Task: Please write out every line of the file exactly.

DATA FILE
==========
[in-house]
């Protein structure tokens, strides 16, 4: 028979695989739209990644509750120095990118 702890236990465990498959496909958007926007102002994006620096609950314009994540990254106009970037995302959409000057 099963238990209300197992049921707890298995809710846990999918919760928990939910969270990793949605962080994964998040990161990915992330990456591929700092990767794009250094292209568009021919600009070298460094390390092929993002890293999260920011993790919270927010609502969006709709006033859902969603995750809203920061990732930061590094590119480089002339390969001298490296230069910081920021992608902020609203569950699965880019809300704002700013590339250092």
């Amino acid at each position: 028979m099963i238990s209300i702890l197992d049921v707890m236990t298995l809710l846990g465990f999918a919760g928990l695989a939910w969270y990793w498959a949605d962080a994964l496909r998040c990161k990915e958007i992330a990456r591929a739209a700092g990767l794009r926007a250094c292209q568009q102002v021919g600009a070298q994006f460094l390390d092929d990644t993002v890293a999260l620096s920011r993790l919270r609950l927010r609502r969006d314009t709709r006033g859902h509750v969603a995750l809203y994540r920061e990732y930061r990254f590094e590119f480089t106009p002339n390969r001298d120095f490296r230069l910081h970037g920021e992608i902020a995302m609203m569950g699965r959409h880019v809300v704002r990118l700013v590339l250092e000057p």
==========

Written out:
[in-house]
């Protein structure tokens, strides 16, 4: 028979695989739209990644509750120095990118 702890236990465990498959496909958007926007102002994006620096609950314009994540990254106009970037995302959409000057 099963238990209300197992049921707890298995809710846990999918919760928990939910969270990793949605962080994964998040990161990915992330990456591929700092990767794009250094292209568009021919600009070298460094390390092929993002890293999260920011993790919270927010609502969006709709006033859902969603995750809203920061990732930061590094590119480089002339390969001298490296230069910081920021992608902020609203569950699965880019809300704002700013590339250092």
């Amino acid at each position: 028979m099963i238990s209300i702890l197992d049921v707890m236990t298995l809710l846990g465990f999918a919760g928990l695989a939910w969270y990793w498959a949605d962080a994964l496909r998040c990161k990915e958007i992330a990456r591929a739209a700092g990767l794009r926007a250094c292209q568009q102002v021919g600009a070298q994006f460094l390390d092929d990644t993002v890293a999260l620096s920011r993790l919270r609950l927010r609502r969006d314009t709709r006033g859902h509750v969603a995750l809203y994540r920061e990732y930061r990254f590094e590119f480089t106009p002339n390969r001298d120095f490296r230069l910081h970037g920021e992608i902020a995302m609203m569950g699965r959409h880019v809300v704002r990118l700013v590339l250092e000057p």